Free public transport for children would 'reduce congestion'

Free public transport for children would 'reduce congestion'
Pic: Larry Cummins

FREE public transport for children aged five to 18 could be a vital intervention in tackling traffic congestion in Cork city, a Sinn Féin councillor has said.

The party has launched its alternative budget for 2020 ahead of the Government’s Budget next week and one of its central measures is free travel for young people.

Northside councillor Thomas Gould said it would have the triple effect of reducing emissions and congestion while giving back to the taxpayer.

Similar schemes are in place in Dunkirk, in France, Tallinn, in Estonia, and throughout Luxembourg - which became the first country in the world to make all its public transportation free of charge this summer. Beijing gives free bus travel to people who recycle plastic bottles, while Istanbul offers travel card top-ups to commuters who recycle waste.

Workers’ Party councillor Ted Tynan brought a motion to City Hall calling for free public transport earlier this year.

Mr Gould said: “To me, this would be a huge benefit for people in Cork. It would get them out of cars. Cork is congested with traffic and we need to reduce our carbon footprint. This is a fully costed plan. It would be a really positive thing that the Government could do.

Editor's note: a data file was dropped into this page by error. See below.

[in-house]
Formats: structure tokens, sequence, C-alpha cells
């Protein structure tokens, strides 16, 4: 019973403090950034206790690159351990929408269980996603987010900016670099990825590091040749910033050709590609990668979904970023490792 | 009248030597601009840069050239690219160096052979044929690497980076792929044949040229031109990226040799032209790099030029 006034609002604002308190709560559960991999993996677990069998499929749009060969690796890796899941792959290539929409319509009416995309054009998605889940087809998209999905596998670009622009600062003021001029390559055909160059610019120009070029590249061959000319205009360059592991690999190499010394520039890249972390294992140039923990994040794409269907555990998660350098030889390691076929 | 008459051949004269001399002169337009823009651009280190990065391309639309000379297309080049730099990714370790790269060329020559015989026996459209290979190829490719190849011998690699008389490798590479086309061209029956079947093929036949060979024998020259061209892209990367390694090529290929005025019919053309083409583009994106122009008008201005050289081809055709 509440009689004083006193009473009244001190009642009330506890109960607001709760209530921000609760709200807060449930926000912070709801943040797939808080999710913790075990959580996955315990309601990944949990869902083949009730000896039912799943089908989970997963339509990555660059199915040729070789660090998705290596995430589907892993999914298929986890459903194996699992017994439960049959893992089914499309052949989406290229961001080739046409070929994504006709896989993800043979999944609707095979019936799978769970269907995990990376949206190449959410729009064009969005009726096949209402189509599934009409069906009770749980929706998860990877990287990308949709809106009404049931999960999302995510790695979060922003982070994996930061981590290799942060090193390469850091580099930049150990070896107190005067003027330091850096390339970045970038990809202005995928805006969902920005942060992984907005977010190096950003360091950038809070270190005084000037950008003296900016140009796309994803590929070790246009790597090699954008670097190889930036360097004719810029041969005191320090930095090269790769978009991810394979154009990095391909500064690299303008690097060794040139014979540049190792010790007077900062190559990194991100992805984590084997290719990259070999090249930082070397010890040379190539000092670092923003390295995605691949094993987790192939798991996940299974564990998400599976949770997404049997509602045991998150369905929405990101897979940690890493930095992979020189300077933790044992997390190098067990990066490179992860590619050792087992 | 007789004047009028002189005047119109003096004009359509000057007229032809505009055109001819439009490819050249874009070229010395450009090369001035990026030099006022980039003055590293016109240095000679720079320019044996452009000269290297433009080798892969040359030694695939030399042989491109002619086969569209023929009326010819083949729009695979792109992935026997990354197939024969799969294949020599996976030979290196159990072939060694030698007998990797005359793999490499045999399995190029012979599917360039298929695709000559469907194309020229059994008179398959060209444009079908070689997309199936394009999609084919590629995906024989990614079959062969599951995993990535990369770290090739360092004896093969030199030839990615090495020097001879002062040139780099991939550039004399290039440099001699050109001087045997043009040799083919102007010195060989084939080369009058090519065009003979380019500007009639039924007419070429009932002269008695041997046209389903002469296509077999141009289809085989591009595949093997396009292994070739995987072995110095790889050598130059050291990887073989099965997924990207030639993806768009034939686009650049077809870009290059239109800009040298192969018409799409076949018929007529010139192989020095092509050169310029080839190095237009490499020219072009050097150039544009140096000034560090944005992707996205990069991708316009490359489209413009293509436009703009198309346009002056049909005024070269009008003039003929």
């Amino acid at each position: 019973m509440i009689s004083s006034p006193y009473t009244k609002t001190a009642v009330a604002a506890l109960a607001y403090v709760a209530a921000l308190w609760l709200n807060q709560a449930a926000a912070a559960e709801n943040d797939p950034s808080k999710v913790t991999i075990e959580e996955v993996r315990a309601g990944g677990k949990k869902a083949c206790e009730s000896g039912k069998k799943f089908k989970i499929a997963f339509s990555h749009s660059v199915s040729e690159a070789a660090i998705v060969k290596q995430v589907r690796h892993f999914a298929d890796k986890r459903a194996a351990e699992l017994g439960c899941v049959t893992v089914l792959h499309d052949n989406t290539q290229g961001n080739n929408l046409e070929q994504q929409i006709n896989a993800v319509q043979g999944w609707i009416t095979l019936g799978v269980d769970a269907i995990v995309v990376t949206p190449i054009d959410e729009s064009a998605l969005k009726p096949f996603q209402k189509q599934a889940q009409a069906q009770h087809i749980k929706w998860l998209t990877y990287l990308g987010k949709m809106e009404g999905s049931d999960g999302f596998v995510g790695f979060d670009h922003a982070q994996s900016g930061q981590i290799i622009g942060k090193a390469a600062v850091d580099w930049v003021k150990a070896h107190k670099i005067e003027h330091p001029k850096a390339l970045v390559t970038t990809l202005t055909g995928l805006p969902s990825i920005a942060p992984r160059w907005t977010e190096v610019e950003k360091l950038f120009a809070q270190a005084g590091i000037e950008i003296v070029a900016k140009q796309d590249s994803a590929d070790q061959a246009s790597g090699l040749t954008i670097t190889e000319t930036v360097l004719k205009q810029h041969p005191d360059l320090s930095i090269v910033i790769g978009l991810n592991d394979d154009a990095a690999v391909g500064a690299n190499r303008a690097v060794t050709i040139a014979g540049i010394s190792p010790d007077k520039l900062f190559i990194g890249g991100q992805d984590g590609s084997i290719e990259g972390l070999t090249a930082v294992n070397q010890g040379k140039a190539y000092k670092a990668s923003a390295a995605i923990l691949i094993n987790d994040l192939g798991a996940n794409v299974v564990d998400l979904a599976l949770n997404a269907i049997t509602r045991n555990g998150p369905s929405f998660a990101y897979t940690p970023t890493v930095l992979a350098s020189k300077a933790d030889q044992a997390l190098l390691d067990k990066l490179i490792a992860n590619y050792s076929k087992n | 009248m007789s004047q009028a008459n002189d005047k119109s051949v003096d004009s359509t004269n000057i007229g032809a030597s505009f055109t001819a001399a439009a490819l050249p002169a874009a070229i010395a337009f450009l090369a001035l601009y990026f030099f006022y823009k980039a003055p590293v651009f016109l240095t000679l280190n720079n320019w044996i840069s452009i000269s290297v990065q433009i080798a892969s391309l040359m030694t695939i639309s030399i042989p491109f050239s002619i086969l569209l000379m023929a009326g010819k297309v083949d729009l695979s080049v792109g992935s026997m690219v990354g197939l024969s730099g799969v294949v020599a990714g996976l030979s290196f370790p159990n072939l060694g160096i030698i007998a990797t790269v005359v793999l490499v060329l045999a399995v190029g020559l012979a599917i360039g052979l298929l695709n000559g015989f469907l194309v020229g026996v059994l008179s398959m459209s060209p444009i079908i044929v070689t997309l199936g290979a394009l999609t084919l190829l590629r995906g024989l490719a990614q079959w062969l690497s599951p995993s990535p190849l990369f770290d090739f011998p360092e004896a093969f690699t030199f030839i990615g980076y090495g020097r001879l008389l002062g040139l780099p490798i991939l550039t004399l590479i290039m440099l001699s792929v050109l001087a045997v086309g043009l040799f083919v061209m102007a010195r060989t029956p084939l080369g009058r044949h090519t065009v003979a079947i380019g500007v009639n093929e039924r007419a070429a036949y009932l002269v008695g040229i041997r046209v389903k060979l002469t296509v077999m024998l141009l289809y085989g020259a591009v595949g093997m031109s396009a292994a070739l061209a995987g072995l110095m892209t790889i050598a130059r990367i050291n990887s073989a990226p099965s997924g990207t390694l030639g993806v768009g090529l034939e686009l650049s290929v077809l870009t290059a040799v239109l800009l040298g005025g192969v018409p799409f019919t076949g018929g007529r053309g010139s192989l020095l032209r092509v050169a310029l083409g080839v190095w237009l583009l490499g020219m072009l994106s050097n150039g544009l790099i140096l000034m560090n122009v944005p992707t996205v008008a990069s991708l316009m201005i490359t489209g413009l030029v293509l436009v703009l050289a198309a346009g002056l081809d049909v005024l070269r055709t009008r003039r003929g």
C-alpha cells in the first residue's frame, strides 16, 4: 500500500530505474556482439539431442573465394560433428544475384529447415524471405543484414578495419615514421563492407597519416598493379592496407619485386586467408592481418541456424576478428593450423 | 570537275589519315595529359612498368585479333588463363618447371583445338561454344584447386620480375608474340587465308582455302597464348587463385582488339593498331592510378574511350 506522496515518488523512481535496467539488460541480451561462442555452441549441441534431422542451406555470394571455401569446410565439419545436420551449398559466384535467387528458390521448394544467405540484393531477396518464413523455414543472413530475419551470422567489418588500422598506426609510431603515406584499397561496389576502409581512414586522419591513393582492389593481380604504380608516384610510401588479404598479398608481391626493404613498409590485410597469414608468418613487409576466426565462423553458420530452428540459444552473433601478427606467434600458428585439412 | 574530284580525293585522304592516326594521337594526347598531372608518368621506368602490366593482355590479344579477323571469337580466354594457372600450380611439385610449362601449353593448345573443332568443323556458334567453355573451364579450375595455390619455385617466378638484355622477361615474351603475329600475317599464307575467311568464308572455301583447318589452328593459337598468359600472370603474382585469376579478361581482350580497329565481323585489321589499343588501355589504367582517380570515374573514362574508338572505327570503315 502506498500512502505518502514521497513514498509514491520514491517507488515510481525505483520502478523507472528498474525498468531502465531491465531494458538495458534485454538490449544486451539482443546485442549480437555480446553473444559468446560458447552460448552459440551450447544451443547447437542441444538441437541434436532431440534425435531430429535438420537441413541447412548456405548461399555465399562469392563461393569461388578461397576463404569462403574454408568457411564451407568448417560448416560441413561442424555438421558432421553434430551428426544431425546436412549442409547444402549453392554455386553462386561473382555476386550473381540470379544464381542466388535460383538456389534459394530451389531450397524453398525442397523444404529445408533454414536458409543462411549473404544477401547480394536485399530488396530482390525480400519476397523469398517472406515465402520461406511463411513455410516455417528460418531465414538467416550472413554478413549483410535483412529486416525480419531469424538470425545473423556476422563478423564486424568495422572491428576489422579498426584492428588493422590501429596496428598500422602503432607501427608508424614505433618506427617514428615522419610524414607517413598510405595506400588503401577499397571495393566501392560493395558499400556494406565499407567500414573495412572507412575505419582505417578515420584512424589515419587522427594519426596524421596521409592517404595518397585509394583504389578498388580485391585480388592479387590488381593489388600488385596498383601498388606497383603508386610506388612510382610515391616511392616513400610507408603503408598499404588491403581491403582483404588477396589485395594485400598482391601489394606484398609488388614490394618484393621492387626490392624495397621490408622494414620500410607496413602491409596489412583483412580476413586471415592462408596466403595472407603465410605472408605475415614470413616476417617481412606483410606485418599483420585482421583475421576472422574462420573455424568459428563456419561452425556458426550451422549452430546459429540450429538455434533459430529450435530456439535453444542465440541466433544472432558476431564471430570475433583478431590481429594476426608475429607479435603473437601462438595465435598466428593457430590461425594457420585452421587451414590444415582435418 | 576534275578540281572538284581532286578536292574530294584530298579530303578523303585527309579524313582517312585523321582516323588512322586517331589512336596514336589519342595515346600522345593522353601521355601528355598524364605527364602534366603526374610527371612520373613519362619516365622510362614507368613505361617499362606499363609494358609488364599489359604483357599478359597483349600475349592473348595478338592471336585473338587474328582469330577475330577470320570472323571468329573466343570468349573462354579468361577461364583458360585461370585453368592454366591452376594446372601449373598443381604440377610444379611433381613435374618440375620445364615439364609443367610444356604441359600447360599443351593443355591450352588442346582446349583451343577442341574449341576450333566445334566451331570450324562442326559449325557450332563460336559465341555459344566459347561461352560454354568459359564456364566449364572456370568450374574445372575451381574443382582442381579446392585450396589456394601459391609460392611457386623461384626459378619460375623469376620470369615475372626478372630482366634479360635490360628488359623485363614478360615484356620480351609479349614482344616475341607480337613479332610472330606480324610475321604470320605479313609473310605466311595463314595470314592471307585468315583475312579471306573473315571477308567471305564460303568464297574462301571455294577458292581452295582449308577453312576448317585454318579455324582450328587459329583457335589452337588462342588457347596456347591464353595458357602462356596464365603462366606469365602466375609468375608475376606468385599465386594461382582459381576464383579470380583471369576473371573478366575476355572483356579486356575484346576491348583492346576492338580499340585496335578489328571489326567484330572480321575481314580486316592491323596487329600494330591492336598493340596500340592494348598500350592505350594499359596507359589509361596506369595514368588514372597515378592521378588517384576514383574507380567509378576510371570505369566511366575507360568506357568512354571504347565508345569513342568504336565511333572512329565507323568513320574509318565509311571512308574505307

“Free travel for pensioners, when it was introduced, was a hugely positive initiative and this is the next step.

“Free public transport for all is something that they are rolling out in some European cities and it’s a big issue long-term. This is an offering to young children and their families and promotes the green agenda being pushed by young people.

“People have less money in their pockets than they did when Fine Gael, supported by Fianna Fáil, came into power three years ago. They have stood by and refused to take action on extortionate rents, runaway childcare fees while the cost of insurance and mortgages are out of control.

"Insurance companies, banks and landlords are making billions while workers and families are ripped off.

“Sinn Féin’s alternative budget will give workers and families a break,” he added.

The party’s proposals also include an emergency freeze on rents and bringing in rent relief; reductions in the cost of childcare by an average of €100 a month per child; two free GP visits for every person without a medical card; a freeze on carbon tax; measure to reduce insurance increases and €300 million investment in disability services.

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